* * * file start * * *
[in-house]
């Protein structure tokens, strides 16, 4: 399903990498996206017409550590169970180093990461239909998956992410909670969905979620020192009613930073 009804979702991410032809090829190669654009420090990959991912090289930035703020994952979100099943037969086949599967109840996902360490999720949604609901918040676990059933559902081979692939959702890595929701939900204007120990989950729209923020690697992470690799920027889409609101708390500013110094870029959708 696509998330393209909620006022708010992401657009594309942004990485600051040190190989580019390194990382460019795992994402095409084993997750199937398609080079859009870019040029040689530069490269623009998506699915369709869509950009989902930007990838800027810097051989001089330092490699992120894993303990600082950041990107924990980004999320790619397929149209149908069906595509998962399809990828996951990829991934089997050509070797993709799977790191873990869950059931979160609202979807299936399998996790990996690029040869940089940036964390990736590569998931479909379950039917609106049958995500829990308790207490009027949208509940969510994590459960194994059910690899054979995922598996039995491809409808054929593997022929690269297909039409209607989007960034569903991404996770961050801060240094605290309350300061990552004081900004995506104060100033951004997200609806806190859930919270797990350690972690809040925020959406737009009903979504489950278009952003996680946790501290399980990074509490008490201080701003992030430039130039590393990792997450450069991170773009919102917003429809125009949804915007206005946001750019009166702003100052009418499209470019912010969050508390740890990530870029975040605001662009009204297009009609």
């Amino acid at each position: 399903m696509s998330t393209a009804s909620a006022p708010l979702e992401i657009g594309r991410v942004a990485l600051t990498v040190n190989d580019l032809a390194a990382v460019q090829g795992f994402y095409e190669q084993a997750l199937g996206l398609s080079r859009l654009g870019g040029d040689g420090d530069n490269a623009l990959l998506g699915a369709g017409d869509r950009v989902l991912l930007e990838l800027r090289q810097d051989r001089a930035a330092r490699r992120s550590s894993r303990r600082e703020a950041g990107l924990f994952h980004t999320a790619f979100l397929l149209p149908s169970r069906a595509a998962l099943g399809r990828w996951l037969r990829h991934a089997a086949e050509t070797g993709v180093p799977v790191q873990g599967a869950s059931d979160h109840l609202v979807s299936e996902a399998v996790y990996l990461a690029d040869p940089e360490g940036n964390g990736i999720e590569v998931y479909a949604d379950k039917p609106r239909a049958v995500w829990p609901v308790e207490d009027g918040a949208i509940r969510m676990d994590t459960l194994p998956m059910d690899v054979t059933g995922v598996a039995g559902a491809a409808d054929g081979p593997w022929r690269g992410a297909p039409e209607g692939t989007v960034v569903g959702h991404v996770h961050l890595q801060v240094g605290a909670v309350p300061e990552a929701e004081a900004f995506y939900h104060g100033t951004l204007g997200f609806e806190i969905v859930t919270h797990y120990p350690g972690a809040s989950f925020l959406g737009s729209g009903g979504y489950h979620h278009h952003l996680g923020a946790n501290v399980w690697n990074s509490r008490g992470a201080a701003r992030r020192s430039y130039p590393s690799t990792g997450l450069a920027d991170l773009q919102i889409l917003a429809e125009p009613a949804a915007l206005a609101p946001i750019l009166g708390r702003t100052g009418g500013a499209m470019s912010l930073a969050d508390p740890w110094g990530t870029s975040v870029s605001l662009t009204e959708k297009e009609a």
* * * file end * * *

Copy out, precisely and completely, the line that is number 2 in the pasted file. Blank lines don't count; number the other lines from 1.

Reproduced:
């Protein structure tokens, strides 16, 4: 399903990498996206017409550590169970180093990461239909998956992410909670969905979620020192009613930073 009804979702991410032809090829190669654009420090990959991912090289930035703020994952979100099943037969086949599967109840996902360490999720949604609901918040676990059933559902081979692939959702890595929701939900204007120990989950729209923020690697992470690799920027889409609101708390500013110094870029959708 696509998330393209909620006022708010992401657009594309942004990485600051040190190989580019390194990382460019795992994402095409084993997750199937398609080079859009870019040029040689530069490269623009998506699915369709869509950009989902930007990838800027810097051989001089330092490699992120894993303990600082950041990107924990980004999320790619397929149209149908069906595509998962399809990828996951990829991934089997050509070797993709799977790191873990869950059931979160609202979807299936399998996790990996690029040869940089940036964390990736590569998931479909379950039917609106049958995500829990308790207490009027949208509940969510994590459960194994059910690899054979995922598996039995491809409808054929593997022929690269297909039409209607989007960034569903991404996770961050801060240094605290309350300061990552004081900004995506104060100033951004997200609806806190859930919270797990350690972690809040925020959406737009009903979504489950278009952003996680946790501290399980990074509490008490201080701003992030430039130039590393990792997450450069991170773009919102917003429809125009949804915007206005946001750019009166702003100052009418499209470019912010969050508390740890990530870029975040605001662009009204297009009609």